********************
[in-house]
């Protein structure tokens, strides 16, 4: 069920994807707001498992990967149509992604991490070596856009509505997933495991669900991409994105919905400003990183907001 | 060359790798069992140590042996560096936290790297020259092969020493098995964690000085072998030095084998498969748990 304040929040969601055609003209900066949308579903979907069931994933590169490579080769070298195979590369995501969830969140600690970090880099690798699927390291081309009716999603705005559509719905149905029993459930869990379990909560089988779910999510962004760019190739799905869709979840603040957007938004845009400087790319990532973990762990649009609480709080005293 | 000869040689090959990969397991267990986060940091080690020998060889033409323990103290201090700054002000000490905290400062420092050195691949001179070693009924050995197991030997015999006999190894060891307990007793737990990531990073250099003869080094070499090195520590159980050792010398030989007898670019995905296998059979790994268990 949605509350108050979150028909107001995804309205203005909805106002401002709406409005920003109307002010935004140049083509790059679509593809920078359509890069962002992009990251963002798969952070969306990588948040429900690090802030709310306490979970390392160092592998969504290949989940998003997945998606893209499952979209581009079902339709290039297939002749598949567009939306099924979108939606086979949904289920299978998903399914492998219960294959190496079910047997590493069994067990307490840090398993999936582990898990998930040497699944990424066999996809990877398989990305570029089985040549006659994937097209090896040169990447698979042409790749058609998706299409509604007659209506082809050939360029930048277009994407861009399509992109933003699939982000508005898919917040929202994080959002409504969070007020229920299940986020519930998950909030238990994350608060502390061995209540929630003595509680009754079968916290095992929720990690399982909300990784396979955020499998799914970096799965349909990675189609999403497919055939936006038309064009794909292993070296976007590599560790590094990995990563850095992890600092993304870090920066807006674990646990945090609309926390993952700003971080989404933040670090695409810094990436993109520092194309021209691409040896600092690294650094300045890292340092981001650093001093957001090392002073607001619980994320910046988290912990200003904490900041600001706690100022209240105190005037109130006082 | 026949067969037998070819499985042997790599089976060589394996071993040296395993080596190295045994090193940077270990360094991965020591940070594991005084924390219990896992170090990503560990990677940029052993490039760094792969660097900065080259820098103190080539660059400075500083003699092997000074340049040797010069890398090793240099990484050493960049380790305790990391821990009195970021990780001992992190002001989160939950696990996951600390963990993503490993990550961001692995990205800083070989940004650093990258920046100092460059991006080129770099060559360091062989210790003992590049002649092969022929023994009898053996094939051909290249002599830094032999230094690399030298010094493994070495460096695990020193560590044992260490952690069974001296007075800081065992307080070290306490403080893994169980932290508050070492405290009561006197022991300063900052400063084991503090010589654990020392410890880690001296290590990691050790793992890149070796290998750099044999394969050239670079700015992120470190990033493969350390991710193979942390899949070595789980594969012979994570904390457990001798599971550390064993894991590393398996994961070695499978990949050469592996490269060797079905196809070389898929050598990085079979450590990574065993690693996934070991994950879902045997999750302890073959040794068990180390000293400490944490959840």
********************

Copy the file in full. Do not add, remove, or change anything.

[in-house]
């Protein structure tokens, strides 16, 4: 069920994807707001498992990967149509992604991490070596856009509505997933495991669900991409994105919905400003990183907001 | 060359790798069992140590042996560096936290790297020259092969020493098995964690000085072998030095084998498969748990 304040929040969601055609003209900066949308579903979907069931994933590169490579080769070298195979590369995501969830969140600690970090880099690798699927390291081309009716999603705005559509719905149905029993459930869990379990909560089988779910999510962004760019190739799905869709979840603040957007938004845009400087790319990532973990762990649009609480709080005293 | 000869040689090959990969397991267990986060940091080690020998060889033409323990103290201090700054002000000490905290400062420092050195691949001179070693009924050995197991030997015999006999190894060891307990007793737990990531990073250099003869080094070499090195520590159980050792010398030989007898670019995905296998059979790994268990 949605509350108050979150028909107001995804309205203005909805106002401002709406409005920003109307002010935004140049083509790059679509593809920078359509890069962002992009990251963002798969952070969306990588948040429900690090802030709310306490979970390392160092592998969504290949989940998003997945998606893209499952979209581009079902339709290039297939002749598949567009939306099924979108939606086979949904289920299978998903399914492998219960294959190496079910047997590493069994067990307490840090398993999936582990898990998930040497699944990424066999996809990877398989990305570029089985040549006659994937097209090896040169990447698979042409790749058609998706299409509604007659209506082809050939360029930048277009994407861009399509992109933003699939982000508005898919917040929202994080959002409504969070007020229920299940986020519930998950909030238990994350608060502390061995209540929630003595509680009754079968916290095992929720990690399982909300990784396979955020499998799914970096799965349909990675189609999403497919055939936006038309064009794909292993070296976007590599560790590094990995990563850095992890600092993304870090920066807006674990646990945090609309926390993952700003971080989404933040670090695409810094990436993109520092194309021209691409040896600092690294650094300045890292340092981001650093001093957001090392002073607001619980994320910046988290912990200003904490900041600001706690100022209240105190005037109130006082 | 026949067969037998070819499985042997790599089976060589394996071993040296395993080596190295045994090193940077270990360094991965020591940070594991005084924390219990896992170090990503560990990677940029052993490039760094792969660097900065080259820098103190080539660059400075500083003699092997000074340049040797010069890398090793240099990484050493960049380790305790990391821990009195970021990780001992992190002001989160939950696990996951600390963990993503490993990550961001692995990205800083070989940004650093990258920046100092460059991006080129770099060559360091062989210790003992590049002649092969022929023994009898053996094939051909290249002599830094032999230094690399030298010094493994070495460096695990020193560590044992260490952690069974001296007075800081065992307080070290306490403080893994169980932290508050070492405290009561006197022991300063900052400063084991503090010589654990020392410890880690001296290590990691050790793992890149070796290998750099044999394969050239670079700015992120470190990033493969350390991710193979942390899949070595789980594969012979994570904390457990001798599971550390064993894991590393398996994961070695499978990949050469592996490269060797079905196809070389898929050598990085079979450590990574065993690693996934070991994950879902045997999750302890073959040794068990180390000293400490944490959840």